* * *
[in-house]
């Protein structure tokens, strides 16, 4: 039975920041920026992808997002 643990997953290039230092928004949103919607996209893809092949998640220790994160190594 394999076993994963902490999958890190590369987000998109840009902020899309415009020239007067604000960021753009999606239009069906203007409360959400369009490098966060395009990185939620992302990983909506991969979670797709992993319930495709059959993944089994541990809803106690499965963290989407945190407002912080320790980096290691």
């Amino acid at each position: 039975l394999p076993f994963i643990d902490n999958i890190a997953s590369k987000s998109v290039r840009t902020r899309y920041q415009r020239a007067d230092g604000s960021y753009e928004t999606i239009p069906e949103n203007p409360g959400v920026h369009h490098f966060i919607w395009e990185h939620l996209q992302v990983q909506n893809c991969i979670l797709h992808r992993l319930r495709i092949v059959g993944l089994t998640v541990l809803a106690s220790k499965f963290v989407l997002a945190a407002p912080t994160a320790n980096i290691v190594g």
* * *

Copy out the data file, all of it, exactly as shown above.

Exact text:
[in-house]
């Protein structure tokens, strides 16, 4: 039975920041920026992808997002 643990997953290039230092928004949103919607996209893809092949998640220790994160190594 394999076993994963902490999958890190590369987000998109840009902020899309415009020239007067604000960021753009999606239009069906203007409360959400369009490098966060395009990185939620992302990983909506991969979670797709992993319930495709059959993944089994541990809803106690499965963290989407945190407002912080320790980096290691």
């Amino acid at each position: 039975l394999p076993f994963i643990d902490n999958i890190a997953s590369k987000s998109v290039r840009t902020r899309y920041q415009r020239a007067d230092g604000s960021y753009e928004t999606i239009p069906e949103n203007p409360g959400v920026h369009h490098f966060i919607w395009e990185h939620l996209q992302v990983q909506n893809c991969i979670l797709h992808r992993l319930r495709i092949v059959g993944l089994t998640v541990l809803a106690s220790k499965f963290v989407l997002a945190a407002p912080t994160a320790n980096i290691v190594g």